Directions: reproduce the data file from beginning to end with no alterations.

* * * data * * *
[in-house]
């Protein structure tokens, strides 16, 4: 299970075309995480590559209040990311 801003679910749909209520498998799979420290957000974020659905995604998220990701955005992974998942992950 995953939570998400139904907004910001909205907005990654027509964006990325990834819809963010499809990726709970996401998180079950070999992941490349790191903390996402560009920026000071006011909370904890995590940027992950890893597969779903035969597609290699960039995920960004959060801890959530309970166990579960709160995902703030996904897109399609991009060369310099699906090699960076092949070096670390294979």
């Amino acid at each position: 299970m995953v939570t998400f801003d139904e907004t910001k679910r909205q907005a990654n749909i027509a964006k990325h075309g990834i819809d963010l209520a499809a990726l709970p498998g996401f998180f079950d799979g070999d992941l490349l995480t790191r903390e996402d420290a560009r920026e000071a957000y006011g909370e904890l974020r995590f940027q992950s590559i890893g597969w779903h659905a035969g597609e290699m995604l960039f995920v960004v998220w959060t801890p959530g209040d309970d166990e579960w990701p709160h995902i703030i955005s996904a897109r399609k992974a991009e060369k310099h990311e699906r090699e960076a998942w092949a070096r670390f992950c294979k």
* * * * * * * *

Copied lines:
[in-house]
């Protein structure tokens, strides 16, 4: 299970075309995480590559209040990311 801003679910749909209520498998799979420290957000974020659905995604998220990701955005992974998942992950 995953939570998400139904907004910001909205907005990654027509964006990325990834819809963010499809990726709970996401998180079950070999992941490349790191903390996402560009920026000071006011909370904890995590940027992950890893597969779903035969597609290699960039995920960004959060801890959530309970166990579960709160995902703030996904897109399609991009060369310099699906090699960076092949070096670390294979």
């Amino acid at each position: 299970m995953v939570t998400f801003d139904e907004t910001k679910r909205q907005a990654n749909i027509a964006k990325h075309g990834i819809d963010l209520a499809a990726l709970p498998g996401f998180f079950d799979g070999d992941l490349l995480t790191r903390e996402d420290a560009r920026e000071a957000y006011g909370e904890l974020r995590f940027q992950s590559i890893g597969w779903h659905a035969g597609e290699m995604l960039f995920v960004v998220w959060t801890p959530g209040d309970d166990e579960w990701p709160h995902i703030i955005s996904a897109r399609k992974a991009e060369k310099h990311e699906r090699e960076a998942w092949a070096r670390f992950c294979k």